Advising for a Global Education

Understanding perspectives that are different from one’s own, solidifying language proficiencies, and cultivating intercultural capacities like self-awareness and empathy are crucial goals of a Wesleyan education in today’s complex yet interdependent world. We encourage advisors to reflect with their advisees on these questions:

  • Why are global perspectives important to you, now and in the future?
  • What options are available to help you develop deeper and more nuanced global knowledge and capacities?
  • What should I do now so that these options are available to me later on?

The following ideas and resources should help prepare you and your advisees to answer these questions.

Options and Resources

  • Languages: In today's world, knowing a language other than English is an essential asset for students in any course of study, and Wesleyan is a great place to learn languages, with many options, high-level instruction, and fun language-related extracurriculars. This is why 61% of current students study at least one language, despite there being no language requirement. 
    • Incoming students go through an interactive “Academic Roadmap” before arriving on campus, part of which is devoted to language learning. Students specify which languages they might be interested in starting new or continuing. Advisors can access this information by clicking on the “Roadmap” link in their advisee list.
    • This Languages FAQ summarizes each of our language offerings in one place.
    • In addition to classroom language study, we also offer individualized study of other languages, and CLAC courses that use non-English languages in instruction.
  • A study abroad experience fully integrated into the liberal arts curriculum is among the best ways of deepening global perspectives, and it is regularly identified by students as one of the most impactful aspects of their Wesleyan experience. Students should remember that:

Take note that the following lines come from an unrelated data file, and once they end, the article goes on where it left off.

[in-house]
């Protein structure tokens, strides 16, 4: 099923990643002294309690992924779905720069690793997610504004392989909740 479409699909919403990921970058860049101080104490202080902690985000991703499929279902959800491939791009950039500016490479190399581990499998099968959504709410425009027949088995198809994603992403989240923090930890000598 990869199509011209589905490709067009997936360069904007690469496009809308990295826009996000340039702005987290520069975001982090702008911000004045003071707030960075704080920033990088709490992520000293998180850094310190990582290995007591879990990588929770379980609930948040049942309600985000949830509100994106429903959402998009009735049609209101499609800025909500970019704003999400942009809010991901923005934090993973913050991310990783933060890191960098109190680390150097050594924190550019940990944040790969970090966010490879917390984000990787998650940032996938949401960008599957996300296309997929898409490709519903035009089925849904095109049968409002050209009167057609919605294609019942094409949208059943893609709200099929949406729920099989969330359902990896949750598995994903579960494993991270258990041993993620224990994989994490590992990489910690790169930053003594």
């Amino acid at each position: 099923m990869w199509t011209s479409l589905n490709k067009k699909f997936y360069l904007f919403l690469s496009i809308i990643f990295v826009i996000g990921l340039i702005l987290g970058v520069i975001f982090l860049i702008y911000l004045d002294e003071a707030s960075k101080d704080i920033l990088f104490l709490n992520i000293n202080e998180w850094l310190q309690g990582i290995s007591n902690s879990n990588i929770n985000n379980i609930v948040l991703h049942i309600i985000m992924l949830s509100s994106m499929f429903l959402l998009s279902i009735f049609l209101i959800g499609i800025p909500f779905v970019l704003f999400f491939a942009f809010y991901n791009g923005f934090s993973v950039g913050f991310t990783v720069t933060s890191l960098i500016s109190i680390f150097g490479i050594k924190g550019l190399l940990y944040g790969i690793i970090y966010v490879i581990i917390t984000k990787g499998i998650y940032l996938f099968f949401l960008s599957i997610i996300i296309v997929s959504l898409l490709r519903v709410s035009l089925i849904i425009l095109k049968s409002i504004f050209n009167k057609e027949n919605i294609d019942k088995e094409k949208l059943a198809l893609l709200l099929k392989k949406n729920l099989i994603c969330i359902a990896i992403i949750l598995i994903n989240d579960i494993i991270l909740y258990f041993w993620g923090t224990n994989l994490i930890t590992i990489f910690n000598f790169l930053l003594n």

• The Fries Center maintains a list of academic units with an area studies focus as well as a page noting the ways that many of our academic units de-center Europe as they seek to offer more balanced, global perspectives. We also host the Global Engagement Minor, which is designed to complement any major.
  • The Office of International Student Affairs maintains many resources for international students that may also be generative for thinking about global perspectives.

What Now

  • First-year course planning determines what options for study abroad and other pathways will be available later on. Due to Wesleyan’s strict Foreign Language Policy for study abroad and to prerequisites set by many individual programs, first-year students are strongly urged to continue their language studies, in either the language studied previously or a new language. Students intending to begin a new language should do so immediately.